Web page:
The “Pyramid of ergonomics” below shows how extremely important it is to work as ergonomically as possible, i.e. efficiently, comfortably and without fatigue. It reveals what can happen even if we just allow small impairments into our working life:
Protection according to regulated standards maintains work performance in the short term, whereas ergonomics acts over the long term. But it is not always easy to combine the two optimally. When it comes to protection in accordance with standards, there are only minor differences between PPE manufacturers – if safety eyewear or a helmet meets the requirements of a certain standard, the wearer is generally protected sufficiently against the dangers present in their respective applications. Ergonomics is completely different story: as yet there are no norms, no standards and no uniformity.
What does ergonomics mean for the area of head and face protection?
The desired ergonomic qualities of a safety helmet are easy to determine: it must be as light as possible and the weight must be evenly distributed across the head in order to not burden the neck musculature and cervical spine unnecessarily. This extends to the visor too, which can cause enormous strain if positioned poorly. For respiratory protection masks, the greatest ergonomic potential lies in reducing inhaling and exhaling resistance by using particularly efficient materials and vents. As another example, ergonomics in terms of hearing protection is focused on reducing pressure as well as ensuring a pleasant wearer climate below a pair of close-fitting earmuffs. For safety eyewear, weight and weight distribution are a decisive factor, but above all avoiding sight impairments (e.g. quickly fogging up) is also important. Moreover, all types of PPE benefit from one particular positive side effect: the more ergonomic the product, the better the wearer acceptance in general.
What are the solutions for this?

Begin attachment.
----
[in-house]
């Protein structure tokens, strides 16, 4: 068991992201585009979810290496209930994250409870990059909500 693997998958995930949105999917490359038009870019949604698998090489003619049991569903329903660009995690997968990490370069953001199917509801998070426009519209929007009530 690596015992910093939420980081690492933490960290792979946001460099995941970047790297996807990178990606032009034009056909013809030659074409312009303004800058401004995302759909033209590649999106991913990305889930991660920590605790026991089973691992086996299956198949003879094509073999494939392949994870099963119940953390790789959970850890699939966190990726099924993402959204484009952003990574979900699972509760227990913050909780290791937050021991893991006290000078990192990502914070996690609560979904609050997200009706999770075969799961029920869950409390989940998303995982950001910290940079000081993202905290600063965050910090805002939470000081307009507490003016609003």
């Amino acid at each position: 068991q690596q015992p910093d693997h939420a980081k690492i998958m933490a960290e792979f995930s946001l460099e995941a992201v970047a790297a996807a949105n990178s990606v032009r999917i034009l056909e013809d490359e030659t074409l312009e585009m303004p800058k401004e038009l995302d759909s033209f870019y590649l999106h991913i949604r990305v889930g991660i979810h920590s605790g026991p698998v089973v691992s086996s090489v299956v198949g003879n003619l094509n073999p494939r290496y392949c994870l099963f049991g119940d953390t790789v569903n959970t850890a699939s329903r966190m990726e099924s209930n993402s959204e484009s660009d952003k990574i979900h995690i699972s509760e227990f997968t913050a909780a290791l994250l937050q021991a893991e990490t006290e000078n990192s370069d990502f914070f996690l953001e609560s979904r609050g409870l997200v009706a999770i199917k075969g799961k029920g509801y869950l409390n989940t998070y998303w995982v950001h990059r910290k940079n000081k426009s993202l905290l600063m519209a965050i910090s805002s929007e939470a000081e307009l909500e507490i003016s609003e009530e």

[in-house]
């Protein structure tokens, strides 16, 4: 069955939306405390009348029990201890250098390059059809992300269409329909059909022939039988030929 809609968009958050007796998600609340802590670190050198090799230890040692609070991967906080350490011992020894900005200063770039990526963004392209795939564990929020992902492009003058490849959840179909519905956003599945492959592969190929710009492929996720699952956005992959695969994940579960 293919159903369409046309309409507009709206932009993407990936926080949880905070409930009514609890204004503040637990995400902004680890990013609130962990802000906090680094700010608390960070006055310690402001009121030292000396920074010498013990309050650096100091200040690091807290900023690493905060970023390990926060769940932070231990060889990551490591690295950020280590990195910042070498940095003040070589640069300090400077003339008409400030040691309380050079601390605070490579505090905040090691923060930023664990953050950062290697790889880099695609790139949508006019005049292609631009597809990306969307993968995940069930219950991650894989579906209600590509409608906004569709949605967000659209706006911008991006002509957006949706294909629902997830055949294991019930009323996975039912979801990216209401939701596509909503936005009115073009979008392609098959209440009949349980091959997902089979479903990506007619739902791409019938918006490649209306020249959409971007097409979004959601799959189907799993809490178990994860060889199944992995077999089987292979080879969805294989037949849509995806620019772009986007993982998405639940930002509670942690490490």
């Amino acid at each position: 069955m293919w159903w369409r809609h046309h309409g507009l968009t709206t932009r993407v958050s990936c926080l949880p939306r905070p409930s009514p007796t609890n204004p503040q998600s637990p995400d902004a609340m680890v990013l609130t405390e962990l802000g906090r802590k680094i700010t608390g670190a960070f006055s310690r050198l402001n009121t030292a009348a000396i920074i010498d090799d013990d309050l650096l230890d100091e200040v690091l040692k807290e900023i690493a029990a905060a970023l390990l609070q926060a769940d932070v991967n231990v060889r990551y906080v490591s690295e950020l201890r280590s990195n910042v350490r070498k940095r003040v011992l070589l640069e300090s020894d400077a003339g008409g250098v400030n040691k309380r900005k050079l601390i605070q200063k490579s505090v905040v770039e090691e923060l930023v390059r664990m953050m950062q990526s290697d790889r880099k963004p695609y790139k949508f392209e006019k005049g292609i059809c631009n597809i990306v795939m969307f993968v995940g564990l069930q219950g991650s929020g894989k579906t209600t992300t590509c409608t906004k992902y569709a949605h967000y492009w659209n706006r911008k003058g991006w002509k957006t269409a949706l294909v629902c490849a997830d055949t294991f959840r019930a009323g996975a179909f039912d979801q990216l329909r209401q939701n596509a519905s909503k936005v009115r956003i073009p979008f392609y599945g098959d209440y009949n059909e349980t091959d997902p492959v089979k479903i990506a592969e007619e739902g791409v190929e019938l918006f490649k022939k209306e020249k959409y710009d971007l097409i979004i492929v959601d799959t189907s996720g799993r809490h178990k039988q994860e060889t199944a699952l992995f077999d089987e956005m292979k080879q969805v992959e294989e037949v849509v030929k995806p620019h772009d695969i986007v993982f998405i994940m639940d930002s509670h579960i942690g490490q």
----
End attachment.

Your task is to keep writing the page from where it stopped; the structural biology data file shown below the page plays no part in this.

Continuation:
One approach is to make use of PPE developed by a system manufacturer. PPE for the eyes, hearing, head and breathing that is manufactured from a single source generally tends to have all been developed in close cooperation. The effects of these individual components therefore often dovetail effectively. Poorly fitting combinations of respiratory masks with safety eyewear or hearing protection with safety helmets can especially result in reduced wearer comfort with long-term consequences.
The major benefits afforded by PPE can only be leveraged when individual components are effectively adapted to each other. However, this does still not represent the pinnacle of ergonomics. And PPE manufacturers are well aware of this. For this reason, there are a variety of approaches aimed at conveying and measuring ergonomic features: we, for example, are collaborating with various research institutes, applying scientific principles in order to get more out of the uvex i-gonomics product system.
Advanced digitalisation is also presenting us with huge opportunities: an intelligent insole that recognises poor posture can offer wearers great ergonomic support. Moreover, gesture control, NFC chips in safety gloves, and integrated displays in safety eyewear lenses are heralding a new, much more ergonomic era in our world of work. There will certainly be lots more exciting ideas and concepts – and ultimately of course products – emerging in this area in the year to come. Exciting times are on the way!
This article was written in cooperation with the Ergonomie-Markt magazine.